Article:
Risk 360

Risk Management Process: Identifying Risks

Risk Management Process: Identifying Risks

Risk Management is an inherent process within organizations operating across all industries and sectors for business sustainability in today’s competitive and complex environment. It is now one of the most important decision-making functions in an organization compared to the times when Risk Management was considered as a Support Function. Risk Management was seen as a Corporate Function related to Insurance & Finance with no relation to the other scope of business operations. Over time, the concept of “Risk” has gradually evolved and now plays a significant role in organizational effectiveness and is integrated into the organizational strategic objectives and daily practices.

As per ISO 31000 – International Risk Management System Standard, the Risk Management Process consists of Risk Identification, Risk Analysis, Risk Evaluation, Risk Treatment, Risk Monitor & Review, Risk Communication & Culture, etc.

The risk identification method involves a strategy for identifying, recognizing, and describing risks that may aid or obstruct the attainment of goals and their many concrete and intangible effects. There are multiple risks faced and exposed by an organization concerning internal and external factors such as Environmental Risk, Financial Risk, Human Resource Risk, Health & Safety Risk, Operational Risk, Security Risk, Strategic Risk, etc.

It is of high significance that the organization should adopt measures to identify high-level risks related to the Project, Operational, Financial, Legal, Compliance, Reputational, Stakeholder Interface, Natural Disaster and Strategic, etc. aspects of the organization.

The objective of the Risk Identification process is to identify a comprehensive list of risks and events that might impact the achievement of the organization’s strategic objectives, including weaknesses, opportunities, threats, and sub-optimized results.

Identifying Risks is the first step in understanding the risks that may prevent the organization from achieving its objectives, its overall risk exposure, and how risks should be managed.

The following should be considered while identifying risks across business operations in the organization:

  • What is the Risk? What can happen if it is not treated? List the Risk & Possible Events
  • Why and how can the risk create a negative impact on the organization? List the root cause and event scenarios.
  • How can the risk be treated? List the tools and techniques to approach and treat the risk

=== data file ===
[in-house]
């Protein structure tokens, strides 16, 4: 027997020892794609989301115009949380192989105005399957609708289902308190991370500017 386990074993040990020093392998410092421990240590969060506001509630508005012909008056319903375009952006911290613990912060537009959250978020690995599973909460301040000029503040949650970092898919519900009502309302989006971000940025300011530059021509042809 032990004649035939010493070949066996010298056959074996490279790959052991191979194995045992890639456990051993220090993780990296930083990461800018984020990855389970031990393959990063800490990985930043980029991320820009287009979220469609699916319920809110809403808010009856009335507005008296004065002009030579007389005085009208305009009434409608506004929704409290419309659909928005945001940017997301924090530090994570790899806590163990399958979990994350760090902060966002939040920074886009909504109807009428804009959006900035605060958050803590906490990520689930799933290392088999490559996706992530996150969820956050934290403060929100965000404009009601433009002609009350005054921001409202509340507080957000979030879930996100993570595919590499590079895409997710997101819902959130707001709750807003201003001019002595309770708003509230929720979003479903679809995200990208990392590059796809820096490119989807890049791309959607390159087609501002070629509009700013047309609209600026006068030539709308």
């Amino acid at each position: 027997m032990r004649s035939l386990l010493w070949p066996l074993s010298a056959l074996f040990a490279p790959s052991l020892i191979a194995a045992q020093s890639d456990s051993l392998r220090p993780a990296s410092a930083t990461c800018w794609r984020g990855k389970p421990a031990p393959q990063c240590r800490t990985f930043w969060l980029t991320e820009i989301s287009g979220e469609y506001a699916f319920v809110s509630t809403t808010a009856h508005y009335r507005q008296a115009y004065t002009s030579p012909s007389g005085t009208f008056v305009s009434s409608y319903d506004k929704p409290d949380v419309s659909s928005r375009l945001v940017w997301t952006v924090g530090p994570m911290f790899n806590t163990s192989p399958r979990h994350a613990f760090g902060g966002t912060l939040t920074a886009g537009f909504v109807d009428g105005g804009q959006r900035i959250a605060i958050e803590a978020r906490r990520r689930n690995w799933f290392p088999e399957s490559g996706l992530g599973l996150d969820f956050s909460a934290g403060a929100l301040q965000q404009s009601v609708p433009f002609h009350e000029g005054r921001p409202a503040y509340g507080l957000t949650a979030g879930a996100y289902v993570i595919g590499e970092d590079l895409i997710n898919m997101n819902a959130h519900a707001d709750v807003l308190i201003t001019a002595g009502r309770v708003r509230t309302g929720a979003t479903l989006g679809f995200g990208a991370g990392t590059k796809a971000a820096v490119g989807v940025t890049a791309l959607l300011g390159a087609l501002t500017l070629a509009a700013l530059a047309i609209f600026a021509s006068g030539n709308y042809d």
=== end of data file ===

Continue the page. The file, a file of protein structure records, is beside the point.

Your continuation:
All risks should be identified, regardless of whether they are under the organization’s jurisdiction authority or related to the organizational business operations.

There are various risk identification tools utilized by organizations depending on the scope of business operations and other factors such as Management Systems, etc. Some of the Risk Identification tools include:

  • Bow Tie Analysis
  • Hazard & Operability Studies (HAZOP)
  • Monte Carlos Simulation
  • PESTLE
  • Risk Register
  • SWOT Analysis
  • Event Tree Analysis
  • Fault Tree Analysis

Risk registers are a common tool used when undergoing risk identification processes. ERM Risk registers are different than the risk and control matrices commonly used in internal audits. ERM risk registers represent risks to achieving strategic objectives, whereas risk registers for controls and internal audit purposes are generally at the process, activity, and task level.

Risk Assessment is to identify potential threats due to which risks are classified by using two separate values: Likelihood and Impact. Specifically, the main objective of Risk Assessment is to understand the threat. Risk Assessment is mainly undertaken to: Identify and Record all Potential Threats and to provide those threats a Comparative Risk Value on a quantitative and qualitative aspect. The likelihood is described on different units such as once every 10 years, once every hundred times, once every 24 hours, etc. The impact is also described in different ways based on factors such as Safety (Lives Saved/Lost), Financial Loss, Production (Hours Saved/Lost), Reputational Loss, Asset Lost, etc.

References

  • Anon, 2017. National Risk Register of Civil Emergencies: 2017 edition, London: Cabinet Office.
  • Leitch, M. (2010). ISO 31000:2009-The New International Standard on Risk Management. Risk Analysis, 30(6), pp.887–892.
  • International Organization For Standardization (2012). Societal security: business continuity management systems requirements. Geneva: International Organization For Standardization.
  • org. (2021). [online] Available at: https://www.iso.org/obp/ui/#iso:std:iso:22301:ed-2:v1:en.
  • British Standards Institution (2014). Crisis management: guidance and good practice. London: British Standards Institution.
  • Global Risks 2019. (n.d.). The Global Risks Report 2019. [online] Available at: http://reports.weforum.org/global-risks-2019/?doing_wp_cron=1634906993.6807320117950439453125 [Accessed 22 Oct. 2021].

Blog Author: Kartik Unnikrishnan – Student Risk Committee Member, IRM India Affiliate

 

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